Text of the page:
Also, having gone to such trouble establishing Penelope as the woman behind The Odyssey, Kellogg and composer Stephen Weiner are forced to backtrack in a last-minute ballad, "All Along," that, however charmingly written, pretty much makes a hash of their feminist premise. It's a shame they couldn't come up with a cleverer solution.

Still, director/choreographer Emily Maltby generally strikes the right comic-book tone and she has a secret weapon in Britney Nicole Simpson as Penelope; gifted with expressive eyes, a casually rueful manner, and a voice like velvet, she provides these farcical doings with a necessary center of gravity. Simpson's stalwart and assured Odysseus, Ben Jacoby, makes a nice thing out of the Act II opener, "Home Again;" their natural chemistry has one rooting for the long-separated lovers to get back together. Philippe Arroyo and Maria Wirries provide solid comic counterpoint as Telemachus and Daphne, the latter trying to school the former in warrior fierceness. As Eurycleia, busily keeping tabs on the schemes unfolding around her, Leah Hocking makes a fine sidekick; she also has a voice powerful enough to rattle the Parthenon.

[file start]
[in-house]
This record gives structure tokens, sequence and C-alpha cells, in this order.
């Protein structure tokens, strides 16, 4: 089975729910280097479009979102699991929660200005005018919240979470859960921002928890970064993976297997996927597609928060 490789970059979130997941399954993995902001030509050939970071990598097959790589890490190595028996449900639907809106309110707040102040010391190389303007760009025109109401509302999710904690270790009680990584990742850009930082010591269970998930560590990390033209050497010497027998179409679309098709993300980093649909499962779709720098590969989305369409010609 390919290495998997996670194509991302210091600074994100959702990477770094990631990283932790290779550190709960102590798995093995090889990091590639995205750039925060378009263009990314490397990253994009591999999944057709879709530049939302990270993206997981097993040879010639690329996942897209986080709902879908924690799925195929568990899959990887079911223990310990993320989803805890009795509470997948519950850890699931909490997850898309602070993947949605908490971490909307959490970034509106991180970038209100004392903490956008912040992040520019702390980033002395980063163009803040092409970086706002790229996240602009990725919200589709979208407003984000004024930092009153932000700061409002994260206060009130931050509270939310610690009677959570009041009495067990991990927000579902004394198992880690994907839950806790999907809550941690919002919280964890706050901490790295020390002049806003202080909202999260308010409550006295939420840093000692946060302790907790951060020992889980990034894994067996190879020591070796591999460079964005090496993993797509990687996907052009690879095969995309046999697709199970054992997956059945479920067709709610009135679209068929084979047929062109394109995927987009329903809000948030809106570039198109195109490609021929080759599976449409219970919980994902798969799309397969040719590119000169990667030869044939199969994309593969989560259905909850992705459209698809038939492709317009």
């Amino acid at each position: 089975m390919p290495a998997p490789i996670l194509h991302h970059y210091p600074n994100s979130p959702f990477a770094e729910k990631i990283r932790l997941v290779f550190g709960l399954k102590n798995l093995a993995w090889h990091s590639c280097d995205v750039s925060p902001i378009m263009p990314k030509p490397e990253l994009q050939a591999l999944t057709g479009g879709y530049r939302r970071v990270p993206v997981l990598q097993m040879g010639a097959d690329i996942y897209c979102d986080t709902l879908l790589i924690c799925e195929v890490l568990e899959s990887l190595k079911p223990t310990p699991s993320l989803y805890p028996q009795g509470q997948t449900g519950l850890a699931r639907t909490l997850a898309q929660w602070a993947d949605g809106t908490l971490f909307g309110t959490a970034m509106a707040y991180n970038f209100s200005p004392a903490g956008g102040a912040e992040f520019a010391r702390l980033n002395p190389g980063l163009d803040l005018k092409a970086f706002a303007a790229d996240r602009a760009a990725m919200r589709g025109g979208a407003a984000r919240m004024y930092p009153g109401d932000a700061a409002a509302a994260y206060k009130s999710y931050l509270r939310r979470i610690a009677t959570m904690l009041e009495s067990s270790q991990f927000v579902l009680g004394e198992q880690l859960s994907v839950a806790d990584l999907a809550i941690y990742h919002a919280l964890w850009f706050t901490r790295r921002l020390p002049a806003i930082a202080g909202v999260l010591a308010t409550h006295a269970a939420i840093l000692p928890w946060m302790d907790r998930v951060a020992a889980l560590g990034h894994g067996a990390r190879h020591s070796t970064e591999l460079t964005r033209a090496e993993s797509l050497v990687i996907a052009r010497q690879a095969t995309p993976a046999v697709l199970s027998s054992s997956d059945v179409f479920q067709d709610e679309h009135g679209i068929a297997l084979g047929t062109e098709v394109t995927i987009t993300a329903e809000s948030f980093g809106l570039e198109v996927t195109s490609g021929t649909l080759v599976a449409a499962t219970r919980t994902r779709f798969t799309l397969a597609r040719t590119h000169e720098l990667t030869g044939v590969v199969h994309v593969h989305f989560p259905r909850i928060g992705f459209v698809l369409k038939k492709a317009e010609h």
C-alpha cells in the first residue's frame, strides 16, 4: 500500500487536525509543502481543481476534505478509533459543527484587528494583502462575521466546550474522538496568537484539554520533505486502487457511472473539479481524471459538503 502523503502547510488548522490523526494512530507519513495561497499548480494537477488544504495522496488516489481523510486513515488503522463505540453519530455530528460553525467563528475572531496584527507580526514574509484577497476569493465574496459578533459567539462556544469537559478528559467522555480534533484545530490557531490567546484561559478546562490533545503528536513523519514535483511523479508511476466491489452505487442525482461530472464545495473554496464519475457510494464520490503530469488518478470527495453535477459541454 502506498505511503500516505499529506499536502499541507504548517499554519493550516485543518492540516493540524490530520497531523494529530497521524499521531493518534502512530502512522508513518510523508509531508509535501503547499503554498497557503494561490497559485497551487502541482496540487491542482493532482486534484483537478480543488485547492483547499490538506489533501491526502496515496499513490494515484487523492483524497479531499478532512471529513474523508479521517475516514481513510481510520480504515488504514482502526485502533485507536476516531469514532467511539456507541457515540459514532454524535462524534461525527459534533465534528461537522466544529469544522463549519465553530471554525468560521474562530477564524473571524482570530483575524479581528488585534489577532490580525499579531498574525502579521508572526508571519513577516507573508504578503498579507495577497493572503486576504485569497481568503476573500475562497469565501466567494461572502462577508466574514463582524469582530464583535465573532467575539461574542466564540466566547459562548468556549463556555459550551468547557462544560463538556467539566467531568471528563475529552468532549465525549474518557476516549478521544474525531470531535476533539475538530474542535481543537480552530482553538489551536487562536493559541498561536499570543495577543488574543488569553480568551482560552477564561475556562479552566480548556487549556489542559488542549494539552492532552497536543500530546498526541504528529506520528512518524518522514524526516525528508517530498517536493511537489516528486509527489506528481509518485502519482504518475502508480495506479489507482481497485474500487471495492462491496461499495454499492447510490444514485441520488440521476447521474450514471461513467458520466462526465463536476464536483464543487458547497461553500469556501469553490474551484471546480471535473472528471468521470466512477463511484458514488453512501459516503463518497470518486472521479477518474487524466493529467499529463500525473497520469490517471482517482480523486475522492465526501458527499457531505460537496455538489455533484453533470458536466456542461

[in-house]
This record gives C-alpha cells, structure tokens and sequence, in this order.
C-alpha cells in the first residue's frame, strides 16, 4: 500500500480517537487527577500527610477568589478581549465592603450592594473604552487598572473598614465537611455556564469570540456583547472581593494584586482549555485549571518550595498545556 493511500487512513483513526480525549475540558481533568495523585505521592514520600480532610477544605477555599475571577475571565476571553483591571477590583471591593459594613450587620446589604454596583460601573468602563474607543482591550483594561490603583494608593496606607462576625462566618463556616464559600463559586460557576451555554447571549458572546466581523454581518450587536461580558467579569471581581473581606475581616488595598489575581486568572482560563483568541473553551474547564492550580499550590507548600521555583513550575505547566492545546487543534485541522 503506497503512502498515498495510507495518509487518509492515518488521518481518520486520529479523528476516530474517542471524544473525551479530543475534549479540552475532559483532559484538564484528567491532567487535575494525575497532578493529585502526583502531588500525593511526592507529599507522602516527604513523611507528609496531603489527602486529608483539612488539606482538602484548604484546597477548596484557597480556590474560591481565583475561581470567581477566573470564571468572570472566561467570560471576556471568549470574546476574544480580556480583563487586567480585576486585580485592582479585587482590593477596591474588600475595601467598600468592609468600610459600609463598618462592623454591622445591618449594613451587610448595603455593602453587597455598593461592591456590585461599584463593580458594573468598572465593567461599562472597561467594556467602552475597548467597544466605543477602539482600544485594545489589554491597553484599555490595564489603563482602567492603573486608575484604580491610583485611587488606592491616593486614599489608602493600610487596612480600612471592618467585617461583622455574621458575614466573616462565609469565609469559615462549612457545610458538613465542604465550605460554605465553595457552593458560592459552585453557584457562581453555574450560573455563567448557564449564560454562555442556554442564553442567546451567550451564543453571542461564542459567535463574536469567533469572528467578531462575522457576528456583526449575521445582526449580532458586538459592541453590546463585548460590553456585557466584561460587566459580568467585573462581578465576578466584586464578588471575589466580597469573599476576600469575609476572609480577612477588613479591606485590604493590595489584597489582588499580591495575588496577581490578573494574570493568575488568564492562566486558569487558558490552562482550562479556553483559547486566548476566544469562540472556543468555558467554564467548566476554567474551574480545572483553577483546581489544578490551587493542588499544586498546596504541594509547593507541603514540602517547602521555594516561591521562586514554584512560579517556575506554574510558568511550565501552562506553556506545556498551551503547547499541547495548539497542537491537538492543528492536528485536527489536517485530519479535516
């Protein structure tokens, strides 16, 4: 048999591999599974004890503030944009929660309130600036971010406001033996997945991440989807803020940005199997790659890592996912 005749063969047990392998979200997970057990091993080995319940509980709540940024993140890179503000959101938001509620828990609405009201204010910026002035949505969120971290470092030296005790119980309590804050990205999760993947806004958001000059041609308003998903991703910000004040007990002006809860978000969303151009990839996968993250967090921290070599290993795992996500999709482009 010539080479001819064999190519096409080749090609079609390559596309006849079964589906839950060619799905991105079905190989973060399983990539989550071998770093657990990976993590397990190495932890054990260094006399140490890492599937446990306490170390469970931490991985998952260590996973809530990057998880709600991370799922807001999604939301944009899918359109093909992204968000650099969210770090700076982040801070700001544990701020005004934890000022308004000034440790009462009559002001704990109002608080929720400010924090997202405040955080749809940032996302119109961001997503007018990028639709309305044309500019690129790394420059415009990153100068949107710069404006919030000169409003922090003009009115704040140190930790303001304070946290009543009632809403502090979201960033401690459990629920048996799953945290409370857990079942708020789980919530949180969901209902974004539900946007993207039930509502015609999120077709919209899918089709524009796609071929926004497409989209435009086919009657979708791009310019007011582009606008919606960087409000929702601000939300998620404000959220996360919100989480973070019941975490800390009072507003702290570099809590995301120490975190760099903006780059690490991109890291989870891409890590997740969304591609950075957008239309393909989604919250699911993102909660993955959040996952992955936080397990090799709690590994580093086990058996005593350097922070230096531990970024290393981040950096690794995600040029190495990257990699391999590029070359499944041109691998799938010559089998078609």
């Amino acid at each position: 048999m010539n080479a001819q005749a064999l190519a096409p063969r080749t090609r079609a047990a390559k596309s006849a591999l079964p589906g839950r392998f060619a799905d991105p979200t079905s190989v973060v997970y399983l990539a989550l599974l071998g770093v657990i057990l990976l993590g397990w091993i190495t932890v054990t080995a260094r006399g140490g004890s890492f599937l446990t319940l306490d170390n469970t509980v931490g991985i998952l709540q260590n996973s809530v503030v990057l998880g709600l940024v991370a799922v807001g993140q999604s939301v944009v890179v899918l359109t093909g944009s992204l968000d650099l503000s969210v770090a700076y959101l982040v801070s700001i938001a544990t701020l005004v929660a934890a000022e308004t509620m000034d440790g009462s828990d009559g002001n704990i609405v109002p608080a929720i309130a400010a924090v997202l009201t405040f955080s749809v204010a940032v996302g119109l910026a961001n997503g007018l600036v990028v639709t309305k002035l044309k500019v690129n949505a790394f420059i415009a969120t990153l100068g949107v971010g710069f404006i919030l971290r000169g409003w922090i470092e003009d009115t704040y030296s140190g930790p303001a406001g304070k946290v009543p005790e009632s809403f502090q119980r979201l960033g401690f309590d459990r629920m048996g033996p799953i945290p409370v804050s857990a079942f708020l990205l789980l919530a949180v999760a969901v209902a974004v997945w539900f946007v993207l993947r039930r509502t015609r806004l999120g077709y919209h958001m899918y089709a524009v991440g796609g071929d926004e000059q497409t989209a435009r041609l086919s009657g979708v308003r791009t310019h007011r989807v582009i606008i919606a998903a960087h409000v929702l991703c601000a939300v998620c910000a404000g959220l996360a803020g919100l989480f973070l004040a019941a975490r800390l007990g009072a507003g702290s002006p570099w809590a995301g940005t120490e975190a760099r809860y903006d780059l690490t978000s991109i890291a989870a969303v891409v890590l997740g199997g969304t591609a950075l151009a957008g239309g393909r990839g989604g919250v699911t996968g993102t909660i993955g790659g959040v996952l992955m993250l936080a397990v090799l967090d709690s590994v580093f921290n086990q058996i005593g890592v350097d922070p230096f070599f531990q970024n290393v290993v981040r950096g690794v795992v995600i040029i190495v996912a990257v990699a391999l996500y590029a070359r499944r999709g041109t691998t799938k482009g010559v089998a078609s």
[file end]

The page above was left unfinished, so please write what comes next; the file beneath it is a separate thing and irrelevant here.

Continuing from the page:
The score gleefully borrows from various sources -- a bit of doo-wop in "She's Gonna Be Mine," a touch of barbershop quartet for "Penelope," and a kicky bit of folk-rock for "The Mills of the Gods," Odysseus' warning to those who would steal other men's wives. (The vocal arrangements by Weiner, musical director/orchestrator David Hancock Turner, and Steve Delehanty are a major asset, especially when the suitors engage in some heavenly close harmony.) The lyrics are consistently witty. A frustrated Telemachus sings, "And when your father has a reputation/For slaughtering and widespread devastation/It can be an awkward situation/For his son to have this limitation." Penelope, fed up with fending off potential second husbands, sings "I'm tired of entertaining/I'm tired of déjà vu/I'm tired of men proposing/And the hoops I'm jumping through/The next time I throw a party/I'd like a party of two." It's polished and professional work of the sort we don't get often enough these days.

James Morgan's set includes a lovely watercolor view of the Ithacan coast and a proscenium that girds the action in classical pillars. David A. Sexton's lighting makes sparing but effective use of saturated colors and ballyhoos, juicing the action rather than overwhelming it. Lex Liang dresses the characters attractively; he also gives Odysseus a spectacularly ratty castaway look for his first entrance. The sound design by Bradlee Ward, for Auerbach Pollock Friedlander, is admirably clear.

The creators of Penelope have every reason to curse the fickle gods, having lost a couple weeks of the show's brief scheduled run to an outbreak of COVID. Too bad; right now, we need all the fun we can get. Here's hoping it returns soon, maybe with a couple of tweaks to make it even better. --David Barbour


(11 April 2022)